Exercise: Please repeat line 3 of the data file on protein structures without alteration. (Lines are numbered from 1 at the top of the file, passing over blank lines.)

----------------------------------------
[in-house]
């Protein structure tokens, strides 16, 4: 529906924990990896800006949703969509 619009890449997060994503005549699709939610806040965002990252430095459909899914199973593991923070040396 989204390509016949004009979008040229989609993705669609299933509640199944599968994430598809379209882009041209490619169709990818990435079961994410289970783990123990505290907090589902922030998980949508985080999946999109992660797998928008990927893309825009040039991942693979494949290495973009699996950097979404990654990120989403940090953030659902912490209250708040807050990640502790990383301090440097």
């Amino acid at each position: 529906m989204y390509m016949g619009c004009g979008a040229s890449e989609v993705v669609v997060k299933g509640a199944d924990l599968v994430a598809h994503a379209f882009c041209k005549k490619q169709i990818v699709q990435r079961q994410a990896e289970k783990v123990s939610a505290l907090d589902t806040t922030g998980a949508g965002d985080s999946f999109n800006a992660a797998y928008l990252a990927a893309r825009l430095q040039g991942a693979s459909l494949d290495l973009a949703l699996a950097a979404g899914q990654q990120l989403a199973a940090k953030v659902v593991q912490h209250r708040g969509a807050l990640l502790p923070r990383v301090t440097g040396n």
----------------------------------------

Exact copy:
């Amino acid at each position: 529906m989204y390509m016949g619009c004009g979008a040229s890449e989609v993705v669609v997060k299933g509640a199944d924990l599968v994430a598809h994503a379209f882009c041209k005549k490619q169709i990818v699709q990435r079961q994410a990896e289970k783990v123990s939610a505290l907090d589902t806040t922030g998980a949508g965002d985080s999946f999109n800006a992660a797998y928008l990252a990927a893309r825009l430095q040039g991942a693979s459909l494949d290495l973009a949703l699996a950097a979404g899914q990654q990120l989403a199973a940090k953030v659902v593991q912490h209250r708040g969509a807050l990640l502790p923070r990383v301090t440097g040396n």